Brazilian journal of medical and biological research = Revista brasileira de pesquisas medicas e biologicas / Sociedade Brasileira de Biofisica ... [et al.] 06/2012; 45(10):913-20. DOI:10.1590/S0100-879X2012007500101 · 1.01 Impact Factor
[Show abstract][Hide abstract] ABSTRACT: A chimeric receptor (130/190) containing the cytoplasmic region of leukemia inhibitory factor receptor alpha subunit (LIFRalpha, or gp190) and the extracellular transmembrane region of gp130 was generated. Expressed of the 130/190 chimera in HL-60 cells to induced the homodimerization of the cytoplasmic domains (190cyt-190cyt) with whole LIFRalpha subunit on HL-60 cells in response to LIF. Expression and activation of the signal transducer and activator of transcription factor-3 (Stat3) and inhibition of leukemia cell proliferation were evaluated in cells transfected with this chimeric molecule. Increased tyrosyl phosphorylation of Stat3 at Tyr705 was detected after 10 min LIF treatment in cells transfected with either the 130/190 or the wild type receptor. Cell proliferation was decreased upon LIF treatment in both cell types. However, expression of the C-terminal region of the cytoplasmic region of LIFRalpha subunit (190CT) in HL-60 cells resulted in lower levels of Stat3 phosphorylation induction by LIF and cell proliferation was unaffected. Immunohistochemical staining indicated an inverse correlation between Cdc25B expression and the levels of phospho-Stat3 in 190CT and 130/190 cells. Expression of CD15, a cell differentiation marker, was lower in 190CT than in 130/190 cells. Together, these results suggest that homodimerization of the 190 cytoplasmic region promotes the Tyr 705 phosphorylation, which correlates with the inhibition of proliferation and stimulation of differentiation in HL-60 cells. Our results also suggest a signal link between Stat3 and Cdc25B.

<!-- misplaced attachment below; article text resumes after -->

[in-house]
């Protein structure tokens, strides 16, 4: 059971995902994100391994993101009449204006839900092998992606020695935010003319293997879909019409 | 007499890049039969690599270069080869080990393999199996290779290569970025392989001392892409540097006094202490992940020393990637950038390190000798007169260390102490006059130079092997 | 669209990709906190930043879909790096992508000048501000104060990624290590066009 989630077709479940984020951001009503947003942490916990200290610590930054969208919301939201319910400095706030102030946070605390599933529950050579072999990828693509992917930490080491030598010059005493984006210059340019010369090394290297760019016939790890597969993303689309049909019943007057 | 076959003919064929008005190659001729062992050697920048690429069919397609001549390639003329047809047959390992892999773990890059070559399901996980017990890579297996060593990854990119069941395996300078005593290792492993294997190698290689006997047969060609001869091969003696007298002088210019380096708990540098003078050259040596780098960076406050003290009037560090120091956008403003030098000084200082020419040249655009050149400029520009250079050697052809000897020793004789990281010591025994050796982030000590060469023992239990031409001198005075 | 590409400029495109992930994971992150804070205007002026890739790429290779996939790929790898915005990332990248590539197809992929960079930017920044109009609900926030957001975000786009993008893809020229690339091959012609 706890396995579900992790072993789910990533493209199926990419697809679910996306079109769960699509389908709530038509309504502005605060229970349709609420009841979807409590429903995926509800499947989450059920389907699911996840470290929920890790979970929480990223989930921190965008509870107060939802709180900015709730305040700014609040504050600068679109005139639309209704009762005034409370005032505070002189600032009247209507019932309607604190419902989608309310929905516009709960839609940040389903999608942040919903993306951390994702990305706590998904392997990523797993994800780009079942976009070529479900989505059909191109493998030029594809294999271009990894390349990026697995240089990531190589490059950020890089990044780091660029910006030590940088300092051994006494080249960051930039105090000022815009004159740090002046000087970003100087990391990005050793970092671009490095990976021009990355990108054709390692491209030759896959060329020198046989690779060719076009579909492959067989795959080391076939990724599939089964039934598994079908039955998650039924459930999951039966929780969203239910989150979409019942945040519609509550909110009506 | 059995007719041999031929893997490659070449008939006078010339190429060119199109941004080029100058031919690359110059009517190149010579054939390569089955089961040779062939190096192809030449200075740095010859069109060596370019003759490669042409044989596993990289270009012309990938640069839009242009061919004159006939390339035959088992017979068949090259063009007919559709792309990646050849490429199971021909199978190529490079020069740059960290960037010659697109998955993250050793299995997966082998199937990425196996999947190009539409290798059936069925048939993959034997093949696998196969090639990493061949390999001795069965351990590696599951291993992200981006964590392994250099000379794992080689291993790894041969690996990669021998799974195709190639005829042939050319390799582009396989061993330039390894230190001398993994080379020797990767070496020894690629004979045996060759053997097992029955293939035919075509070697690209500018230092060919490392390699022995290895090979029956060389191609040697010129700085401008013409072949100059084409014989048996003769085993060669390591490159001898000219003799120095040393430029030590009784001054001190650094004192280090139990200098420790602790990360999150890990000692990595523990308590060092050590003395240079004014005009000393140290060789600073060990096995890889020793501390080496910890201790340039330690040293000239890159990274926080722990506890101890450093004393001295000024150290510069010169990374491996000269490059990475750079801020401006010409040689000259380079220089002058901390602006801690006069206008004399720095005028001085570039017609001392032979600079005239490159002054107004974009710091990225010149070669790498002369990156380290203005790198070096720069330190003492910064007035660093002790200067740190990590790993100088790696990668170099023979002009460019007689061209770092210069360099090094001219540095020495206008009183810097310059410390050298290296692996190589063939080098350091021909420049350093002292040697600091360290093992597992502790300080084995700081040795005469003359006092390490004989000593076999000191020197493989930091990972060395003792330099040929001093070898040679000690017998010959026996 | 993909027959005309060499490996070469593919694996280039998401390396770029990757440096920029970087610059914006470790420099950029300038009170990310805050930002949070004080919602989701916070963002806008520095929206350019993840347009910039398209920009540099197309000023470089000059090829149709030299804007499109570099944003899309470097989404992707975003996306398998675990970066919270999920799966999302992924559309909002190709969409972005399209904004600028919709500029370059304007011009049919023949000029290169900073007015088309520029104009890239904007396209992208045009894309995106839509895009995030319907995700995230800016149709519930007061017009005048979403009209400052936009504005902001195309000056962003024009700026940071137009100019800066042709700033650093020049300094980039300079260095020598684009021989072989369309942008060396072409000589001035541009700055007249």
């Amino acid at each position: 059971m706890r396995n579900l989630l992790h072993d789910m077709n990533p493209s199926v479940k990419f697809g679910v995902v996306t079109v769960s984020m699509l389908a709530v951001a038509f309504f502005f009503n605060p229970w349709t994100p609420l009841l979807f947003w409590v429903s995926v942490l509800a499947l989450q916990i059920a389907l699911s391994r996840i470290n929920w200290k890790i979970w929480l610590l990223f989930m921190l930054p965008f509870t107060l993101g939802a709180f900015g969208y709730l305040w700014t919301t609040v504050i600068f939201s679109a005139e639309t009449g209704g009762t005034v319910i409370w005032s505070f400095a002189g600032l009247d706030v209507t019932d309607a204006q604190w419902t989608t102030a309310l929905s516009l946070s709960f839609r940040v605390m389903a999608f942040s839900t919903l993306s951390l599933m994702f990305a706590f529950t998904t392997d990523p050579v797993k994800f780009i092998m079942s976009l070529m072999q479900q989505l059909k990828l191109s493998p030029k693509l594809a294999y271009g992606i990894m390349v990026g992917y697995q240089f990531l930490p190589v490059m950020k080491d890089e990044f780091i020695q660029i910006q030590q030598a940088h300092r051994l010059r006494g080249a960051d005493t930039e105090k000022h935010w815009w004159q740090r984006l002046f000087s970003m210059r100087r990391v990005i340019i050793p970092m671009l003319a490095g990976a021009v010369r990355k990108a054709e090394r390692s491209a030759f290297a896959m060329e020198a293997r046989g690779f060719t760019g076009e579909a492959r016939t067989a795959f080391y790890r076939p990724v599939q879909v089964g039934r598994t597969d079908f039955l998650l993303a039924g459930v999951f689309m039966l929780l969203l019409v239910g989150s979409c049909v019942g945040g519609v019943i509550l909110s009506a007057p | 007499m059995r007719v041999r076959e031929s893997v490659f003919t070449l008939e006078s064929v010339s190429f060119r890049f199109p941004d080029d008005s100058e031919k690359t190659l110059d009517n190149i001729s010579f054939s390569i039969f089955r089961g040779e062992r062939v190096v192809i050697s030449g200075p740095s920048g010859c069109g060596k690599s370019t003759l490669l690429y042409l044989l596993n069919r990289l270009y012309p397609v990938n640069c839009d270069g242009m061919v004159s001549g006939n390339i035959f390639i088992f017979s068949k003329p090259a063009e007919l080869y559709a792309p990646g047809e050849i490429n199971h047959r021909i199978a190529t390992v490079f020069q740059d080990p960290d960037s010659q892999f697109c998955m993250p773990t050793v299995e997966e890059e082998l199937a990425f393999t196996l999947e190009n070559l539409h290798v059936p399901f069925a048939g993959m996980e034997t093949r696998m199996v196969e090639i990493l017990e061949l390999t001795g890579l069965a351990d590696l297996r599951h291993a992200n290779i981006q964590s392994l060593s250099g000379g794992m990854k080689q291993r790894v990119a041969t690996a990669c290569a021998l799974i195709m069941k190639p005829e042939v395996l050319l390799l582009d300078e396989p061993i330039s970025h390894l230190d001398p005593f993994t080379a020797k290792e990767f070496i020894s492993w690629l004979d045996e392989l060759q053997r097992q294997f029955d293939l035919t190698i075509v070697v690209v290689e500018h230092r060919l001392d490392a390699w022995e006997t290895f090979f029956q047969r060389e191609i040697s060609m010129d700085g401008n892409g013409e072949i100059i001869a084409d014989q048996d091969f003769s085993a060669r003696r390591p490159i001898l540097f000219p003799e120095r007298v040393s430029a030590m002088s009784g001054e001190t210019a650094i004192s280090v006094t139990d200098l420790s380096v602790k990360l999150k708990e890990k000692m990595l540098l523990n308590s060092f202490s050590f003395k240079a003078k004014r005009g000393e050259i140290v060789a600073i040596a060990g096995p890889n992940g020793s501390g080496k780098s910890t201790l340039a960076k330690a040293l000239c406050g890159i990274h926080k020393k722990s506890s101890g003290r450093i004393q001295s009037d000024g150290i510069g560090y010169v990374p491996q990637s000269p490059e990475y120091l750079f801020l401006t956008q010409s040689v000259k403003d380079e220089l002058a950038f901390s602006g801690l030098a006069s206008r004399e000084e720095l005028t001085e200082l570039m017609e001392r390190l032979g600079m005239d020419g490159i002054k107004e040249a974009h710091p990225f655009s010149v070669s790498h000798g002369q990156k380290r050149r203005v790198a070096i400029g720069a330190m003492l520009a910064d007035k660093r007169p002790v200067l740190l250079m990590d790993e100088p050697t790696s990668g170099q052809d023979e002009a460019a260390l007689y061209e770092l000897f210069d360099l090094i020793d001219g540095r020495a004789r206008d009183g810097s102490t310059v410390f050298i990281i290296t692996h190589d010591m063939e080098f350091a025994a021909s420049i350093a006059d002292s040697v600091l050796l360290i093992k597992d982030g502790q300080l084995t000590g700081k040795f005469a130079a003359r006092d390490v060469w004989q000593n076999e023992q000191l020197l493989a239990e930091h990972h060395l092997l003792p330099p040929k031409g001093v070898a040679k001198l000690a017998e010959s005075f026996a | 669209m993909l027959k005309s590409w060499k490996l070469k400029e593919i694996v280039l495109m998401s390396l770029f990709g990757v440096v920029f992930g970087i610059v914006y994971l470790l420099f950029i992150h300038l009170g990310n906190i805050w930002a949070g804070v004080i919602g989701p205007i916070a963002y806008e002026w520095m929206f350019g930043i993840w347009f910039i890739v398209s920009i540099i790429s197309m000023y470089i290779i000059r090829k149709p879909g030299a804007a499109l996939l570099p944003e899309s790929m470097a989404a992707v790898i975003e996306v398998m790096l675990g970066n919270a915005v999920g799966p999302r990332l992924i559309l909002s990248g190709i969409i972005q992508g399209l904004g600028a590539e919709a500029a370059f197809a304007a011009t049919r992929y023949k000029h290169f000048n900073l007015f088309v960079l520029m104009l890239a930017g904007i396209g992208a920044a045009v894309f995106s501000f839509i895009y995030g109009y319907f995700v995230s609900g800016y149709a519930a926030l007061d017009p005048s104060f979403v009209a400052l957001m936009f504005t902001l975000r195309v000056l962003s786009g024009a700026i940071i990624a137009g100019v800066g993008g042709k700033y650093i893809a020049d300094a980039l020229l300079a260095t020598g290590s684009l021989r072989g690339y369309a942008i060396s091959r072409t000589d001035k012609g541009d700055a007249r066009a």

[Show abstract][Hide abstract] ABSTRACT: The leukemia inhibitory factor (LIF) affects multiple types of leukemia cells in vitro through the functional LIF receptor (LIFR), which comprises a complex of the LIFR α-chain (LIFR α) and gp130. As Jak2/STAT3 has been proven to be a significant mediator in the LIF-induced differentiation of promyeloid leukemia cells, we constructed a recombinant vector, pcDNA3.0-CT3 (containing the structurally conserved triple YXXQ motifs of LIFR α, termed LIFR α-CT3), and its specific tyrosine-mutated counterpart, pcDNA3.0-MUT, to determine the sites and examine the corresponding mechanisms involved in STAT3 phosphorylation. We found that the triple YXXQ motifs of LIFR α-CT3 are capable of up-regulating phosphorylated levels of STAT3 in a Jak2-independent manner prior to the induction of myeloid differentiation by LIFR α-CT3 in the human promyeloid cell line HL-60. By specifically blocking Jak2 using the AG-490 inhibitor, we observed that the LIFR α-CT3 group of HL-60 cells still demonstrated up-regulation of phosphorylated STAT3 and this up-regulation could result in the myeloid differentiation of HL-60 cells. These results may shed light on acute promyeloid leukemia therapy in future clinical practice.